• The Western/Wailing Wall – huge remnant of the wall that used to surround Solomon’s temple (a very Jewish site)

After this, we bought really amazing falafel sandwiches off a street stand.

That night my family took us out to dinner, and all the while we were hearing of more bombings going off in Gaza and more uprisings occurring throughout Palestine. Jordan was still experiencing her fair share of street protests as well.


Summer left back to Jordan early in the morning. My family took me to Bethlehem. At an Israeli checkpoint, we saw a group of Palestinian youths gathered throwing rocks at the Israeli guards. There was an increase of guards around. I saw the guards shooting back tear gas and was in shock. My family didn’t seem affected at all. This was totally normal for them.

We had to take a really long, backroads way to get to Bethlehem because the quick, normal way is really difficult for Palestinians. It is common for Israelis to refuse them entrance into certain areas, even though it’s all the West Bank, so they’re always afraid of having to turn around (which also affects the kids, because imagine being really excited for a trip and then being told you aren’t allowed in). Also, my aunt and uncle told me their kids love these trips but are hurt because they rarely ever get to – that’s how much of a nightmare it is for Palestinians to travel even within their own land.

Anyways, Bethlehem – incredible. The Church of the Nativity – beautiful. The spot Jesus was born was so sacred and I almost wanted to cry. That’s where my Savior physically came into our world. So amazing.

We didn’t get to spend too long in Bethlehem for fear of more issues at the checkpoints. On our way back the soldiers and youth were still there, this time lighting things on fire on the sides of the street. We also found out that day there were protests and riots in the exact same spot we had visited in Jerusalem just the day before.


Mainly spent the day around Ramallah. I loved this city. My aunt also took me to see the house my grandma and grandpa lived for 15 years, before having to escape it (forever) in 1967 because of the war. Though my dad’s side of the family is Palestinian, this set of grandparents in particular are actually Jordanian but lived for a time in Ramallah (including my mom up to age 4). The current owners of the house allowed us inside to see it, and seriously it literally just felt so surreal. I imagined my grandma and late grandfather walking around, cooking, hanging the laundry outside, my mother and her siblings running around, etc etc. It was really such an incredible honor to have been there. To this day I am the only one in my family who has been able to see this house, as none of them have been allowed back.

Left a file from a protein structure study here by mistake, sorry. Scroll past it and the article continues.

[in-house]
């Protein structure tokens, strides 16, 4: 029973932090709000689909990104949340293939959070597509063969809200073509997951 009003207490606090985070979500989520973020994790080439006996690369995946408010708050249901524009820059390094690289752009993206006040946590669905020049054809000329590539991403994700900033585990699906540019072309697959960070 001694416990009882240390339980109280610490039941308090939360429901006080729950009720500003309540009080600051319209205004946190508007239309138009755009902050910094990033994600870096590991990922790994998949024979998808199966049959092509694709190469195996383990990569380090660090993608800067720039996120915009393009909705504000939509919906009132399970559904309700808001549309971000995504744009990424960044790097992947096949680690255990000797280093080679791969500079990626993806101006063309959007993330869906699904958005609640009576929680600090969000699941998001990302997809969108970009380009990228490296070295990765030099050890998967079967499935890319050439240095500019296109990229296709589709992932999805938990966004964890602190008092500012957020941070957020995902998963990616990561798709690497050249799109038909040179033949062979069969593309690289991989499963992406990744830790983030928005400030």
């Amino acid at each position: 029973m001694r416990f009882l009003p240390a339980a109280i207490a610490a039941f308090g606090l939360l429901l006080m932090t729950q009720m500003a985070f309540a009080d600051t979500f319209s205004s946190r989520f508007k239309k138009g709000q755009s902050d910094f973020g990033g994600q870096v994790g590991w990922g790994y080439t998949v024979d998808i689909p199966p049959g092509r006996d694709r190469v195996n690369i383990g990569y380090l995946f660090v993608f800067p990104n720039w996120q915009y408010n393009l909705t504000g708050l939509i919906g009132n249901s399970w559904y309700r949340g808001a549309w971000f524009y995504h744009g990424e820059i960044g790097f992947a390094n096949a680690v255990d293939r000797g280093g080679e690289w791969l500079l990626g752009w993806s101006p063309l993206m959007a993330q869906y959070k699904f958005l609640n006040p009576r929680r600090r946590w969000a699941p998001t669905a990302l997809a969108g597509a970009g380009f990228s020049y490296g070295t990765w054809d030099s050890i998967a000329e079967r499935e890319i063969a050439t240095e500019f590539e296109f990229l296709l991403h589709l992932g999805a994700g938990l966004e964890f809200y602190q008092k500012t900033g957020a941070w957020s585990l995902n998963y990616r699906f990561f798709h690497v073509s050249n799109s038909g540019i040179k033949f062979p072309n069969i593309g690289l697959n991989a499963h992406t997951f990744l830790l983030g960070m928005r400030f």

We also found out that day there were protests and riots in Bethlehem, where we had been just the day before.


Left back to Jordan. The border on the way out is really easy. God blessed me with people to help me – at first, two Palestinian girls, and then two Palestinian guys who, not only did they voluntarily carry my really heavy bag between all four or five of the buses that we had to take (you hear that, Americans), but also gave me a free ride home all the way from the border to my place in Amman. They were children during the two intifadas Palestine encountered (1992, 2002), and told me about their experiences witnessing Israelis barging into their neighborhoods and killing people right before their eyes. Again, I was in shock hearing these stories. To them, it’s “a3dee.” Totally normal.

All in all…

How could you not love Palestine? There is a certain spirit, strength, and solidarity alive in that country, one with which you can’t help but fall in love. I know God loves the Palestinians and I know His plans are to save them and protect them. For those who are inclined to believe that He wants to wipe them out for the sake of the Israelis, please check this out. I found it to be incredibly helpful in understanding this situation: